Voluntary sector organisations have been warned they need to improve pay and
working conditions to retain top managers.
A survey by the Association of Chief Executives of Voluntary Organisations
shows there is a 23 per cent difference between the average salary for
voluntary sector chief executives and their counterparts in the private sector.
Chief executives in the voluntary sector earn £47,675 a year compared to
those in the private sector who are on £65,914 a year.
Stephen Bubb, chief executive of the ACEVO, said, "We are not demanding
fat-cat salaries but unless the third sector pays professional salaries for
professionals, it will always have difficulty in recruiting and retaining
Gill Lucas, head of public and voluntary sector at KPMG’s search and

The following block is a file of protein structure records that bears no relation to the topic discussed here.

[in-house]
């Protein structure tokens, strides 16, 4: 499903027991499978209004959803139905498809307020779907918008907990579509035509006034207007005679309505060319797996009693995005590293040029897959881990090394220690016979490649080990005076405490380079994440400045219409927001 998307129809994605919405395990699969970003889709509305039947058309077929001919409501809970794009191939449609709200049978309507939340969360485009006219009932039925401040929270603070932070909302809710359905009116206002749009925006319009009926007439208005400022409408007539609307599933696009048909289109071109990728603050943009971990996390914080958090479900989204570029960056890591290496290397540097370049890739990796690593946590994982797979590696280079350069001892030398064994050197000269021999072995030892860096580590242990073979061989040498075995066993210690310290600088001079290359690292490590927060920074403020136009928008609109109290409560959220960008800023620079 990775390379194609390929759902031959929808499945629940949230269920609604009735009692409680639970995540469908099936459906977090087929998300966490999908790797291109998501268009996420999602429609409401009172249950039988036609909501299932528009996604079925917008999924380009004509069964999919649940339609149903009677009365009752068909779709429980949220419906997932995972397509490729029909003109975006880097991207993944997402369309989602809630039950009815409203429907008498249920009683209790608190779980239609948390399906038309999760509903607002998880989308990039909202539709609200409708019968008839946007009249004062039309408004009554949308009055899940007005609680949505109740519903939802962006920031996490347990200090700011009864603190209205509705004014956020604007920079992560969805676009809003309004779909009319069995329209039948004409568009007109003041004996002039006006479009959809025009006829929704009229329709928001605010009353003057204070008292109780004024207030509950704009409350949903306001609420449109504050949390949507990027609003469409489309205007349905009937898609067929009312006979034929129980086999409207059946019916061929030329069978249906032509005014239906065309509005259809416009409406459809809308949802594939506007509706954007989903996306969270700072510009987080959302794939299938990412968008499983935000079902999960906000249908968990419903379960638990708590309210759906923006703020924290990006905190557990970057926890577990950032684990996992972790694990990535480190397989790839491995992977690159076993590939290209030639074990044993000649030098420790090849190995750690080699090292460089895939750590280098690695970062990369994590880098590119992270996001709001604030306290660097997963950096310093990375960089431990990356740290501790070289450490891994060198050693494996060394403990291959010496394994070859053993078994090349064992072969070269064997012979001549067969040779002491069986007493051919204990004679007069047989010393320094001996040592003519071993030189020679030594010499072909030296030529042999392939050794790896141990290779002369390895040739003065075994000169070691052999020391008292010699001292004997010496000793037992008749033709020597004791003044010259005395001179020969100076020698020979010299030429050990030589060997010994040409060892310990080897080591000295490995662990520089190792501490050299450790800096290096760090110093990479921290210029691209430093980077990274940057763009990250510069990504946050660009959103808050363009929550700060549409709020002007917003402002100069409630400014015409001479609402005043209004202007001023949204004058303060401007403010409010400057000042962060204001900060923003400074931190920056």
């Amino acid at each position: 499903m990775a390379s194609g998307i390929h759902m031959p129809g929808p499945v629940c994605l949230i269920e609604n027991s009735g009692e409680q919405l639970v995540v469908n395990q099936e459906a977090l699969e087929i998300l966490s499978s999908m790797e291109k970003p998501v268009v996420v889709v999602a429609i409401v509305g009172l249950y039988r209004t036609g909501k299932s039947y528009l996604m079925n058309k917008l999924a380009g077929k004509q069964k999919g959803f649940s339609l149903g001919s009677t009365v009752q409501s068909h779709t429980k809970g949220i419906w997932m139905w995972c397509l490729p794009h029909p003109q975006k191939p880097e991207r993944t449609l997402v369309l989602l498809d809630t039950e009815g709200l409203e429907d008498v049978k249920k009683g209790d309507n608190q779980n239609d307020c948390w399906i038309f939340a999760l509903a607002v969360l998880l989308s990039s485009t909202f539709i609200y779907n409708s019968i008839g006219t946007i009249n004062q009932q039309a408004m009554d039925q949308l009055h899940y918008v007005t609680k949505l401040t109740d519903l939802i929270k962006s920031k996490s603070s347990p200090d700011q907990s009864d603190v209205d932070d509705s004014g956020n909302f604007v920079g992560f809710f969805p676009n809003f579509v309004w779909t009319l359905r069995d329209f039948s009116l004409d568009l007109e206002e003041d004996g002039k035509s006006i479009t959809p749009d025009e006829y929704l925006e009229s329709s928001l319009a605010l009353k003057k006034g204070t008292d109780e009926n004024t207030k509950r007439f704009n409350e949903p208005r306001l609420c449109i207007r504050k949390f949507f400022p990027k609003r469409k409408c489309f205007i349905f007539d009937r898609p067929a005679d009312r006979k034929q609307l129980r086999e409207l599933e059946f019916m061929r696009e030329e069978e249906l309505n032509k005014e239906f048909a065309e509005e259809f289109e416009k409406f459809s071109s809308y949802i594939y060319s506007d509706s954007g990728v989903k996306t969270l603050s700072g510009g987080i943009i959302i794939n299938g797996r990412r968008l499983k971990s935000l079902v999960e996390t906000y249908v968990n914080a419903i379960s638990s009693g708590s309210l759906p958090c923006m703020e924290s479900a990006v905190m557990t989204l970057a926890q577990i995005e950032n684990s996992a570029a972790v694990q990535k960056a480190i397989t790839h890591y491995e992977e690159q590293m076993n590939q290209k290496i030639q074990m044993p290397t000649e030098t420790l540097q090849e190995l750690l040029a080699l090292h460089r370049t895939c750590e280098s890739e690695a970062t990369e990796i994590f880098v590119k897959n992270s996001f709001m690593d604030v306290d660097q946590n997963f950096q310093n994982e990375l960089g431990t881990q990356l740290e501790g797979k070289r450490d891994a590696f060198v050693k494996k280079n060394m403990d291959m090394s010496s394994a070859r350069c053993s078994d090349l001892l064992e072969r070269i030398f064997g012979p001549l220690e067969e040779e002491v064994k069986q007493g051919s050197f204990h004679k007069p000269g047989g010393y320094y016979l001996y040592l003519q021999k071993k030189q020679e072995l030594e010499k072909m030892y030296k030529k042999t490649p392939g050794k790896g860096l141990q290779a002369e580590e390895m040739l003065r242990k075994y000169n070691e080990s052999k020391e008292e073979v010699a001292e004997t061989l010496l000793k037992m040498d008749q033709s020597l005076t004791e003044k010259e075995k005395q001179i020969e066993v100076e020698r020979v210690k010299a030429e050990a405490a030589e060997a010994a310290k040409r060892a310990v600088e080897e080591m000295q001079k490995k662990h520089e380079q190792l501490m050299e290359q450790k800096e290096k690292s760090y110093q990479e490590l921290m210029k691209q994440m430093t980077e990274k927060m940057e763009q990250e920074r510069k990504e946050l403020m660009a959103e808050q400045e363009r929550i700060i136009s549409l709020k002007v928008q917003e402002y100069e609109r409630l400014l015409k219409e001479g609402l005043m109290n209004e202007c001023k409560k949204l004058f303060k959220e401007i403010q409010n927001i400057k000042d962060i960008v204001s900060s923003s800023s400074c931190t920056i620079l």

selection – which sponsored the survey, agrees.
"Voluntary sector pay needs to move towards a fairer and more flexible
future if it is to retain the talent of its top managers."
The survey also calls on voluntary sector organisations to improve their HR
Seven out of 10 voluntary sector chief executives do not have a specific
training budget and the median spend on their training is just £600 a year.
The report claims a third of chief executives invest their own money in
their professional training and development.
Nearly 80 per cent of voluntary organisations do not have work-life balance
policies and over a third have no formal appraisal system. Fewer than one in 10
chief executives receive a bonus.
The report polled 419 chief executives.